Have you narrowed down your search to the Matrix Rower vs. Concept2?
Maybe you’ve done a ton of research and these two models keep popping up? However you might have found this article, I’ll break down the differences so you can walk away knowing which model to choose!
I own the Concept2 but have used the Matrix rower before when training a client.
Both models are excellent machines that burn calories and shed bodyfat!
In short, the Matrix rower is the best for those who want quiet, heavy resistance and don’t mind paying extra for a boutique brand. The Concept 2 is best for those who are serious about rowing as a hobby since the C2 is the standard rower in gyms and Crossfit studios, has the best monitor, etc.
The Concept 2 offers the most realistic rowing motion and tracks all the data valued by indoor rowers when training to compete against themselves or in competitions in terms of performance metrics.
I hope you enjoy my Matrix vs. Concept2 rowing machine comparison. As always, let me know if you have questions in the comment section.
For an even better understanding of the differences – I would read the full reviews that are linked in the final section!
Right away we get into one of the main differences between the Matrix Rower and Concept2 Rower.
The Matrix Rower is magnetic resistance, while the Concept2 Rower is air resistance. Below is a side-by-side comparison of how they look.
For an in-depth review of the differences between air and magnetic resistance, be sure to check out my resistance comparison article.
Resistance Pros and Cons
There are a few major pros and cons of each resistance type. It would be hard to cover all of them in this article, so I would suggest reading the full reviews to get a better understanding of them both.
The first major difference is the noise level. Magnetic resistance is virtually silent and the Matrix Rower barely makes any noise while using. You can watch TV at normal volume levels, use it early in the morning, or in an apartment.
Air rowers are notoriously loud and the faster you row, the more noise they produce. It’s not so much noise that you are going to drive your family crazy but you will want to be mindful if you are exercising a room over from someone sleeping and it will require you to turn the TV volume up a few clicks.
I have a video of me rowing on a Concept2 in this article here.
Resistance Strength and Feeling
Another major difference is the strength and feeling of the rowing stroke.
Some magnetic rowers, like the Matrix, have a stronger overall resistance strength at higher levels. This is due to the magnet interacting with the metal flywheel. So a manufacturer can add a heavier flywheel and stronger magnet to create a heavier feeling resistance.
At higher resistance levels (8-10), the Matrix Rower can turn more into a strength-based workout than a cardio workout (or most of the time both!). This is great for people who are looking for a rowing machine with the strongest possible resistance.
Air rowers, like the Concept2, have variable resistance which is controlled by the speed of the rower. The faster you row, the more air you have to move in front of the fan blades, so the stronger the resistance. While the resistance may not get as strong as the Matrix Rower, it is much closer to the actual feeling of rowing on water.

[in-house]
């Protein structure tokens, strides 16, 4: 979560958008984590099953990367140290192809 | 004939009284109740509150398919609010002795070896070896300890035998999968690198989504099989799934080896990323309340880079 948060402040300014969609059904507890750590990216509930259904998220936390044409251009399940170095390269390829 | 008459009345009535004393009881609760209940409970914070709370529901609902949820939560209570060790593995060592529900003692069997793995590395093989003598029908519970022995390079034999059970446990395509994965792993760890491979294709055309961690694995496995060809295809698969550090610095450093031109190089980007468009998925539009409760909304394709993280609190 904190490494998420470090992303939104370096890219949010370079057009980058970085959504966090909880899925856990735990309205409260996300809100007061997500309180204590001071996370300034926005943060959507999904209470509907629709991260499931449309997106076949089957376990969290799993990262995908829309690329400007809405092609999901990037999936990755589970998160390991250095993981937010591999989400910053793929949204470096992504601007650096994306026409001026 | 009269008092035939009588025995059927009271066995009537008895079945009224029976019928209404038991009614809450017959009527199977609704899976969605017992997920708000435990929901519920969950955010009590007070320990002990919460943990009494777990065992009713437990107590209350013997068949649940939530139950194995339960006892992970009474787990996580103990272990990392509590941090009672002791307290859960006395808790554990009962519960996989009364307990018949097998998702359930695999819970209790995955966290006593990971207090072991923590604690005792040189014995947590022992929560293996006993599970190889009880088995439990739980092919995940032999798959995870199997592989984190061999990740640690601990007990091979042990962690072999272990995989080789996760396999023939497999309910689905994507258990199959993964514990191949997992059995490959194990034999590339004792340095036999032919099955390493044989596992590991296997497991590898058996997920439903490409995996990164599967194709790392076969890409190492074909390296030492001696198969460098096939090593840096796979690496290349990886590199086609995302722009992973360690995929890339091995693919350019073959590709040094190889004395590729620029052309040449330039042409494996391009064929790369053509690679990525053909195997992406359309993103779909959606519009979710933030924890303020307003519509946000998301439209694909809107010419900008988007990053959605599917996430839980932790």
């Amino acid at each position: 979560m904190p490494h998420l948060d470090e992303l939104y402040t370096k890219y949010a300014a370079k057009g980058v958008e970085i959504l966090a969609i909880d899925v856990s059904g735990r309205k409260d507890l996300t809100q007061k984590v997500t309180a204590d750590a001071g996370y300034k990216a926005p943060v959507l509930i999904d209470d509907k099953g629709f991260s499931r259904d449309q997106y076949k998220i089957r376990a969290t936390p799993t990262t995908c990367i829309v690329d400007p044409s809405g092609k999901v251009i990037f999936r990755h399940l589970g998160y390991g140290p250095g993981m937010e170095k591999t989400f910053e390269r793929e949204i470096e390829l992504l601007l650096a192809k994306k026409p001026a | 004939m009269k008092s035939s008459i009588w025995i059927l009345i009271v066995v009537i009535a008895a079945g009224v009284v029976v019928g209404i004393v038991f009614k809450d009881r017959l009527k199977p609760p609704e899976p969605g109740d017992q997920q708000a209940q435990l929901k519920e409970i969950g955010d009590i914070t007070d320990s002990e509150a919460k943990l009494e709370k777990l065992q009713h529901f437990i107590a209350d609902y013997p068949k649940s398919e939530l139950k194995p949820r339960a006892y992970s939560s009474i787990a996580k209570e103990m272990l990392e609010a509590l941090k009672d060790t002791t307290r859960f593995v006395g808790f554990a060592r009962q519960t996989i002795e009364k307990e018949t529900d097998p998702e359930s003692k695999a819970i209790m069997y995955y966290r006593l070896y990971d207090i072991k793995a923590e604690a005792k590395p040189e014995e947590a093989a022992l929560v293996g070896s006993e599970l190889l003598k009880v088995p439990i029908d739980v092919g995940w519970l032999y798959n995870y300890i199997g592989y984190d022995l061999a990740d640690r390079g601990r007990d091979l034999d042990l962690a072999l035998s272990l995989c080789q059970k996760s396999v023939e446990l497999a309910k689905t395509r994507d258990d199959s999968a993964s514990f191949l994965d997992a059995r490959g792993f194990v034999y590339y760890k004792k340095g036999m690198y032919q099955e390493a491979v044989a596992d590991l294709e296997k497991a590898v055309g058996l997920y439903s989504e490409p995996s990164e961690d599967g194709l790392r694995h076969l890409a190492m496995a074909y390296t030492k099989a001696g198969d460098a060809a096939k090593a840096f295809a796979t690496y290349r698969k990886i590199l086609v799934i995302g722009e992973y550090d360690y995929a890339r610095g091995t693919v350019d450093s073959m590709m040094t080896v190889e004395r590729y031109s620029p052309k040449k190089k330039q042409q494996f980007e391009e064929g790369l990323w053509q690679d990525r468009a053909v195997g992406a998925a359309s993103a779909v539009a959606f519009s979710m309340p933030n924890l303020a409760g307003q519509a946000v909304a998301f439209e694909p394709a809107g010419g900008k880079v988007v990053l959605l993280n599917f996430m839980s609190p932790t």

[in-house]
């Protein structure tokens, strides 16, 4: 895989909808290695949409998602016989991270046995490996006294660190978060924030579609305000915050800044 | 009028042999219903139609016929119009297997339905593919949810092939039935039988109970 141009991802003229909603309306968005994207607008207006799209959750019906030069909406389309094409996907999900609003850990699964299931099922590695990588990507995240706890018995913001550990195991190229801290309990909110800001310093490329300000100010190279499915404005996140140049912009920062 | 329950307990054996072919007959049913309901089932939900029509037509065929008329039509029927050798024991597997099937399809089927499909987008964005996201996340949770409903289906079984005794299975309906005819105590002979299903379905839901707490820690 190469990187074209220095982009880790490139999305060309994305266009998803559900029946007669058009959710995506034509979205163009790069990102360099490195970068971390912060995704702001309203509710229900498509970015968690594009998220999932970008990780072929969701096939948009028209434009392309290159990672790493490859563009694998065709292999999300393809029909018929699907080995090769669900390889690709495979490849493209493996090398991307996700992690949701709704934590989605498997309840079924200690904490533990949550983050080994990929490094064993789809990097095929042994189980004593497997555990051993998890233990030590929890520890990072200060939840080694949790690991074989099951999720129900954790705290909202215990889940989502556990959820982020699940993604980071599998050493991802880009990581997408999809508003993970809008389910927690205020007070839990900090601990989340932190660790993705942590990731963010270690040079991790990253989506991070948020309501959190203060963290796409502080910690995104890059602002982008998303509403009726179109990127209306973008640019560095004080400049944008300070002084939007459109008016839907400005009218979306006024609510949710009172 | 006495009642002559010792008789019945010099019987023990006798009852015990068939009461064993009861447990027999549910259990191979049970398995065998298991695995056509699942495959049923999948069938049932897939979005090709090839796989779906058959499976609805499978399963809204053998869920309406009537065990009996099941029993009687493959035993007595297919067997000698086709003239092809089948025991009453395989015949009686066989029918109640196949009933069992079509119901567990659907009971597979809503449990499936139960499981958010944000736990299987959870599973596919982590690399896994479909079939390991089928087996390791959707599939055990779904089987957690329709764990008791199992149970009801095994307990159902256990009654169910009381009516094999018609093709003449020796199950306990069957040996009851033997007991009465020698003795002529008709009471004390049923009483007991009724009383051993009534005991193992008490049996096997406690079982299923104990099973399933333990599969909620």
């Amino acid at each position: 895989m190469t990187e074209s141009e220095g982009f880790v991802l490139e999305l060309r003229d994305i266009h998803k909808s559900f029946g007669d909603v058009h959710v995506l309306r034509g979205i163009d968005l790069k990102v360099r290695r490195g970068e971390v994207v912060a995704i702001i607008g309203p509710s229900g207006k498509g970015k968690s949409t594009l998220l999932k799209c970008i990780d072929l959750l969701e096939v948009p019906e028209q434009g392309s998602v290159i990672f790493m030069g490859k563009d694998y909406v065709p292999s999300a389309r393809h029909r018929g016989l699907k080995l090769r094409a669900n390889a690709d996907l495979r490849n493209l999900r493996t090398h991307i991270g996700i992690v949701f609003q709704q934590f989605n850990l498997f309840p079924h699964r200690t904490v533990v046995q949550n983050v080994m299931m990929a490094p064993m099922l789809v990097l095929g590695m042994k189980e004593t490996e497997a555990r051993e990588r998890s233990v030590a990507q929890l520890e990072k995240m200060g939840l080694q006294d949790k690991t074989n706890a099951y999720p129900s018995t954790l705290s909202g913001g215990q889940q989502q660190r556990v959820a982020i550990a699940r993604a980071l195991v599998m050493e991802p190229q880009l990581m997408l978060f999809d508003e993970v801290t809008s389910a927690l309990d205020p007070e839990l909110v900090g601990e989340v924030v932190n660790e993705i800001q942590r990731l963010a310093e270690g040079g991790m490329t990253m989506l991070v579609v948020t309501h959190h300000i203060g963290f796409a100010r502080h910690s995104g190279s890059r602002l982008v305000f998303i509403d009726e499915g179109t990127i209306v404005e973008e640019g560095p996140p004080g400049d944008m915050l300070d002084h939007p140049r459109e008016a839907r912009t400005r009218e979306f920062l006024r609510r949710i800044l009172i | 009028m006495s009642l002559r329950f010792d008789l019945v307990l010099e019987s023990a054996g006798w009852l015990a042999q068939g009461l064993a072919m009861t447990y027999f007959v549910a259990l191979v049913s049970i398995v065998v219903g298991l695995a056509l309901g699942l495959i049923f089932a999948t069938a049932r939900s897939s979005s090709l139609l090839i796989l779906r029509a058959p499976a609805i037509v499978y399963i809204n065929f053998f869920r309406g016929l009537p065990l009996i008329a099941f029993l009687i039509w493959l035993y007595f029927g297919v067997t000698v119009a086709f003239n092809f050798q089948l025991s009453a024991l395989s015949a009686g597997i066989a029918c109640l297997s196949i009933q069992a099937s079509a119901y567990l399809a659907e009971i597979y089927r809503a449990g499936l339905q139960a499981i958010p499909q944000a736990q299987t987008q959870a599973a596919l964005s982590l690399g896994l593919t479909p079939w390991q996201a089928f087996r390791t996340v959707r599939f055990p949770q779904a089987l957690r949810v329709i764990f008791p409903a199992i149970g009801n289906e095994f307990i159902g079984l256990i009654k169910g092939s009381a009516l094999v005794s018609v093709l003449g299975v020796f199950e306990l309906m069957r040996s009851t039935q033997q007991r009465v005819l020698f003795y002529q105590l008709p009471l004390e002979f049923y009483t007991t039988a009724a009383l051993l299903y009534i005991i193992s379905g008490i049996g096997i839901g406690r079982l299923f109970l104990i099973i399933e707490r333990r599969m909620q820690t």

Since the Concept2 Rowers match the resistance felt while rowing in a boat, they are used by collegiate and Olympic rowers.
The Concept2 does have a damper setting that can open/close to allow more/less air into the flywheel as illustrated on my Concept 2 here:
This makes the rowing stroke feel lighter or heavier. At a damper setting of 10, the rowing stroke does feel pretty heavy but not like you are lifting weights.
When comparing the Matrix Rower vs. Concept2 resistance both are excellent! No users complain about either and they offer top-notch resistance and a very smooth rowing stroke. I want to clear that up first.
There are really just two major differences between them. The Matrix Rower is virtually silent and can have stronger overall resistance. This is great for people who want to row slowly (and still feel strong resistance) and watch TV. It can also be good for weightlifters who want very strong resistance.
The Concept2 Rower has resistance that more closely resembles rowing on water. This makes it great for people who are training for rowing. Its realistic rowing stroke makes it the most popular rowing machine for Crossfit and Olympic athletes. It will also be noisier, which isn’t a big deal for most people but can be a deciding factor for some.
Now onto the next major difference between the Matrix vs. Concept2 Rower – the monitors!
Monitors can be very important for some people and others don’t seem to care too much. I happen to like tracking data, so having accurate information to compare to others and previous workouts is important.
Below is a side-by-side photo of the 2 monitors. As you can see, nothing too fancy, and both a fairly easy to use once you know the navigation.
Concept2 PM5 vs. Matrix Monitor
Right off the bat, I will say the Concept2 monitor is more accurate and has more data-tracking features than the Matrix Rower.
The Concept2 PM5 monitor is the most accurate monitor on the market and it’s the “Gold Standard” of rowing machine monitors. It’s currently the only rowing machine monitor that can be used to submit times in the Crossfit games and be used to set World Records.
If you use another rowing machine or monitor, you really can’t trust that your time is equivalent to someone else’s time.
The PM5 monitor also has some really cool features such as a force curve (to show how much force you pulled throughout the rowing stroke) as well as a watts graph. These are all just great features to use when training and compare to your previous sessions.
For me, this is awesome and I love it. Other people love it as well, which is why Concept2 has a huge online community of people cheering each other on and submitting their daily workouts.
The Concept2 monitor also has a ton of 3rd party apps that can be used with it. This means rowing against people around the world, seeing yourself rowing on screen, or analyzing your data in different ways.
If this doesn’t interest you at all, then the Matrix Rower monitor will probably be fine. It tracks a lot of data points and is very easy to use.
I’m not going to dive into all the little features because that can get lengthy. Please read my individual reviews to get a full breakdown there.
Drag Factor Settings
So as I mentioned, the main difference between the monitors is going to be the accuracy of the data and the amount of data points. The Concept2 wins in these categories but here’s why – drag factor.